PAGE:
The Newcastle Jets are investigating the Gardens greyhound track at Birmingham Gardens as a new home base.
The future of the greyhound racing venue, once home to the Newcastle Breakers National Soccer League team and Super League’s Hunter Mariners, is up in the air after NSW Parliament voted last week to ban the dogs from July 1.
Newcastle Greyhounds leases the track from Greyhound Racing NSW, and the state government will likely resume ownership of the venue if looming Supreme Court action to reverse the ban is unsuccessful.
Jets chief executive Lawrie McKinna, who is on tour with the team in China, confirmed he planned to meet with NSW government officials to discuss options for the Martin Lee-owned club’s future, and the dogs track could be on the agenda.
“It's entirely possible that the club will seek to develop its own facilities in the future,” a Jets spokesman said.
The Gardens venue would be an ideal home for a professional sporting club as it already has a grandstand, car park, change rooms and office space. It could house a shop and gym and give the club a more visible presence in the community.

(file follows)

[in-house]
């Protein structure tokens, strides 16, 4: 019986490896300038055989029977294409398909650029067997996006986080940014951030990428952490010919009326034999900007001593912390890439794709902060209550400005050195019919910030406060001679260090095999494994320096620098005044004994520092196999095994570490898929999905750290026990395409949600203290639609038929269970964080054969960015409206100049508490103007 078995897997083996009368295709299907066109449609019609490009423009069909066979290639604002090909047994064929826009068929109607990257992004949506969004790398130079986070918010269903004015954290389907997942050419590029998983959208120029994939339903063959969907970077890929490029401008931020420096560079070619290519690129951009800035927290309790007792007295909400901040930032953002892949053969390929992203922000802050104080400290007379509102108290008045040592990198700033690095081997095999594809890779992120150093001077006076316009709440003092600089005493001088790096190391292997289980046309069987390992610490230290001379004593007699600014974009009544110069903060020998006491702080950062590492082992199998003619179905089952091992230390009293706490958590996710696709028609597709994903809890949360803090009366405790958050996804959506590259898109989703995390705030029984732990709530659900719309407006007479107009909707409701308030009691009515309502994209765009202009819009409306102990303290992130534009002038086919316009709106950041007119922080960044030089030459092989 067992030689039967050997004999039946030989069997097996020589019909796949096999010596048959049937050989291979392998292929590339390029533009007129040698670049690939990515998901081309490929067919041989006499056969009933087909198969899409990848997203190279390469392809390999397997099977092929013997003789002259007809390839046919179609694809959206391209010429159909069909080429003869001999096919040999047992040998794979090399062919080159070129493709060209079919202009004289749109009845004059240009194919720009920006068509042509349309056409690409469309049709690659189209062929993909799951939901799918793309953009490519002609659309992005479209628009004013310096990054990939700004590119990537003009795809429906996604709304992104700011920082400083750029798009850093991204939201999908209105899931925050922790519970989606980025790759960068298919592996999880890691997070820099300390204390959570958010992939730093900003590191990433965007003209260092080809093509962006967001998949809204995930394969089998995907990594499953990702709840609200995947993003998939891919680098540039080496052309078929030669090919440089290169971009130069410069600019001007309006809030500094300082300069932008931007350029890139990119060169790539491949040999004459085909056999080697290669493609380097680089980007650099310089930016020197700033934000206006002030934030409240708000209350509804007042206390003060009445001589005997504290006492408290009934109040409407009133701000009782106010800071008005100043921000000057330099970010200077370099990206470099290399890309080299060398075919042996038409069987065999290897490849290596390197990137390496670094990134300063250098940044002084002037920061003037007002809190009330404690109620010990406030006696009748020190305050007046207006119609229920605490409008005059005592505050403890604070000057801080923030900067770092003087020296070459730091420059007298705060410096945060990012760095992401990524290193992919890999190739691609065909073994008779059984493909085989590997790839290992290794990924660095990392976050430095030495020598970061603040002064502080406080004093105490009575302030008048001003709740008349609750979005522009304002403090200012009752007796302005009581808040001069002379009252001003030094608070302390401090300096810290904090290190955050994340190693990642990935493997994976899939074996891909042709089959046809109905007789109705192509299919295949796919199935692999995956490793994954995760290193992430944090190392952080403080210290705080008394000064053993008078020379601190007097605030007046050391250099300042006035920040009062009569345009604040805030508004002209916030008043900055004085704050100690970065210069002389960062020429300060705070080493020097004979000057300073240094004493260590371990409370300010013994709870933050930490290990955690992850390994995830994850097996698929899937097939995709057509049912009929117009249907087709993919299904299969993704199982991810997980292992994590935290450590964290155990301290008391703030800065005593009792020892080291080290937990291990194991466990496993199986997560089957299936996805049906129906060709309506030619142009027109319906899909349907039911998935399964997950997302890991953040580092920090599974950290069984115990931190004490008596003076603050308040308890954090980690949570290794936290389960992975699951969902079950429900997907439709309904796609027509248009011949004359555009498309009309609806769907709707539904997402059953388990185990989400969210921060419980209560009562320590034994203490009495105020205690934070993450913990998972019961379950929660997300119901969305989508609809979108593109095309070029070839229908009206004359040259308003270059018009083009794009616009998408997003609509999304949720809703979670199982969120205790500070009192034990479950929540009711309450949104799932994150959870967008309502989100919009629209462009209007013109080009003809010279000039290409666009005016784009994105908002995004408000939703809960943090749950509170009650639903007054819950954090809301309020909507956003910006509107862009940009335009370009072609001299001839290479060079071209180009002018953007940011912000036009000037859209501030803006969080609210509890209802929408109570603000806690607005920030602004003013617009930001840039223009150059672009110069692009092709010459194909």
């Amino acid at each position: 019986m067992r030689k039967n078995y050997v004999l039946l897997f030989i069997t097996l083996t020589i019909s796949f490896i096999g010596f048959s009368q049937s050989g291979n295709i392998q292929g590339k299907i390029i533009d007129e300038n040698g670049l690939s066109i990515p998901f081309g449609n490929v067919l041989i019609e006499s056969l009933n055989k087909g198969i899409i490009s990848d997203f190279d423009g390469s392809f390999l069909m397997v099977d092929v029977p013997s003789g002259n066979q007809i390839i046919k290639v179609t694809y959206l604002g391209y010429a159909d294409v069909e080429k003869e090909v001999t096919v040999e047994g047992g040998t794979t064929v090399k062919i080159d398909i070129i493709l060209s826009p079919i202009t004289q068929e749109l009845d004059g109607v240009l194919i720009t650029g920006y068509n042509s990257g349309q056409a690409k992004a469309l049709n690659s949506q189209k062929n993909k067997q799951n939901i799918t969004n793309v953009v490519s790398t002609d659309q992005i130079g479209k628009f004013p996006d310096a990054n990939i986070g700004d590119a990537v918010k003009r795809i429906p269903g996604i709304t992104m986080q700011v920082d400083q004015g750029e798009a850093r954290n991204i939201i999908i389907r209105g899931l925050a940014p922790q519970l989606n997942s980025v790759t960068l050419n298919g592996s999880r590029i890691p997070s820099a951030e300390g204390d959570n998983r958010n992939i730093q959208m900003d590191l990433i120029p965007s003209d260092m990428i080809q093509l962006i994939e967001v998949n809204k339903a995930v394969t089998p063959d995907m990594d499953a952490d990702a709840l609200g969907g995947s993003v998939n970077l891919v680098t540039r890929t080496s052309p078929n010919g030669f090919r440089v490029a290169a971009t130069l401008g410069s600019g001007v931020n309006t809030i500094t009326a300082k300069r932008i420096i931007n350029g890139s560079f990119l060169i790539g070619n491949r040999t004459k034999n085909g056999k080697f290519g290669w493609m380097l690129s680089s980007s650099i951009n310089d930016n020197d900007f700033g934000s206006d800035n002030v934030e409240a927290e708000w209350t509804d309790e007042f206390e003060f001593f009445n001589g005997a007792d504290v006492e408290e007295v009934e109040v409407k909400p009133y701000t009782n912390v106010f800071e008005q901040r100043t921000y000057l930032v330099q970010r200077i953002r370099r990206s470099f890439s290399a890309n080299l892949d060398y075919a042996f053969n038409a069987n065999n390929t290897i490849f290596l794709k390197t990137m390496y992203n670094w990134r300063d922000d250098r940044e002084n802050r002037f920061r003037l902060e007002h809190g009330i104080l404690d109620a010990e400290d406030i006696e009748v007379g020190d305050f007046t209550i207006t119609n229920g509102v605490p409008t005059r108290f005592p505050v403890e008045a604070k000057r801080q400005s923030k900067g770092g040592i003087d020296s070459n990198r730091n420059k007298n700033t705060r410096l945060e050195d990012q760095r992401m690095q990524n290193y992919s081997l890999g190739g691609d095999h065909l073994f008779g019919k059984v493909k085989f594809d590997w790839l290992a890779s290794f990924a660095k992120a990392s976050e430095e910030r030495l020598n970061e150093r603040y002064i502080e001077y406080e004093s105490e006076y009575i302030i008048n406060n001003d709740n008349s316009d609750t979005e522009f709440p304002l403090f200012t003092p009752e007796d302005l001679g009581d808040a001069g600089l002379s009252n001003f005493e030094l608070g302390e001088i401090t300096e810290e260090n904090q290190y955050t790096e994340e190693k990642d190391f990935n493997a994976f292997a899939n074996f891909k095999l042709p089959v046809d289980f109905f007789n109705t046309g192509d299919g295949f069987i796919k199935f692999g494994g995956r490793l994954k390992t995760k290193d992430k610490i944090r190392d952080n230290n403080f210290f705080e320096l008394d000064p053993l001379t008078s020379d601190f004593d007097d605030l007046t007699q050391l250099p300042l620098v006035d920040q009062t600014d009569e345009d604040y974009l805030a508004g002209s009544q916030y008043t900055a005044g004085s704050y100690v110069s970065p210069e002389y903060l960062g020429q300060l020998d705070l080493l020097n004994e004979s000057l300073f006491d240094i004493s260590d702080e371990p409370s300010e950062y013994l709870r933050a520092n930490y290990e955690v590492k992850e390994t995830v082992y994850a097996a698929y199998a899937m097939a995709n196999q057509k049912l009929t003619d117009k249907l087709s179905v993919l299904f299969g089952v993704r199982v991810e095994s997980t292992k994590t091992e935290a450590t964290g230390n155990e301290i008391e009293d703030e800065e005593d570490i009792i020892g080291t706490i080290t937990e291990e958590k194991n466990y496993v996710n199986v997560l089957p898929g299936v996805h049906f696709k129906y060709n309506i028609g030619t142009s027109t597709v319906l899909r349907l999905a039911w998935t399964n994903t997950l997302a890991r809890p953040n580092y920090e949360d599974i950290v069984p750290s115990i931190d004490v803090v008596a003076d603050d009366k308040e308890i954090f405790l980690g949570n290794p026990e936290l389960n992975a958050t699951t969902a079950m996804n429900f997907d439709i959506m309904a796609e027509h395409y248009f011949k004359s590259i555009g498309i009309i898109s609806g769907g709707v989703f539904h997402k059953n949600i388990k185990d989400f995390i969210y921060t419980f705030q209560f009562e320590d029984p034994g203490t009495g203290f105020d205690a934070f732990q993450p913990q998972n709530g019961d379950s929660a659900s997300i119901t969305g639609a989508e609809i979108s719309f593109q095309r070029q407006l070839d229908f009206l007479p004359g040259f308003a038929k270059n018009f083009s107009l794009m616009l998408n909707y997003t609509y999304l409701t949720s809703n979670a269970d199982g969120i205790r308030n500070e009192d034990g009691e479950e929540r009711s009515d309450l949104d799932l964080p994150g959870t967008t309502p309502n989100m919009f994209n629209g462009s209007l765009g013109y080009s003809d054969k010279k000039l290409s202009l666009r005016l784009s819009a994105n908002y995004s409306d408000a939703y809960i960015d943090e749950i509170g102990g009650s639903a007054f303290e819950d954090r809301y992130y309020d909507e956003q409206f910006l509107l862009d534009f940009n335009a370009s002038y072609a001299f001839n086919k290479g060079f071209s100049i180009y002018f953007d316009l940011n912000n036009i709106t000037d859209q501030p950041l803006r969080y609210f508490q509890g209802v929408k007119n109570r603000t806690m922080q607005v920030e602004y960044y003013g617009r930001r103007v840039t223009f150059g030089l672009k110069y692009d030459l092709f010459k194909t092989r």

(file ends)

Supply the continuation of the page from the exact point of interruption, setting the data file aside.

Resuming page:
The playing field and lighting would need upgrading and the race track removed, but much of the expensive infrastructure is in place.
It is highly unlikely the Jets would move A-League games away from Hunter Stadium, but the Gardens could be suitable as a training base and home ground for their youth team, FFA Cup and pre-season matches.
The Jets play National Youth League, pre-season and FFA Cup games at Broadmeadow Magic’s home ground, and they share their training grounds and clubhouse at Ray Watt Oval with the Newcastle University football club.
Newcastle Greyhounds chairman Brett Lazzarini said the Jets had enquired about leasing the Gardens about 18 months ago when they were owned by Nathan Tinkler.
Wallsend Football Club uses the playing field inside the greyhound track for First Division and Women’s Premier League games and runs popular five-a-side competitions at the stadium during summer.
The Red Devils have applied to be part of NNSWF’s revamped NPL competition in their 130th anniversary year next season.
A Wallsend representative said the club provided football for 1300 players throughout the year and had a contract in place to lease the ground in 2017.
The low grandstand on the north-east side of the Birmingham Gardens field has been demolished since the Breakers played there in the 1990s and the Mariners played in the Super League in 1997.
The venue also hosted former state league club Newcastle Austral, the precursor to the Breakers.
The complex was known as Breakers Stadium and Topper Stadium in the ‘90s.
The main grandstand seats about 1100 spectators and includes a row of corporate boxes. The complex also houses a restaurant.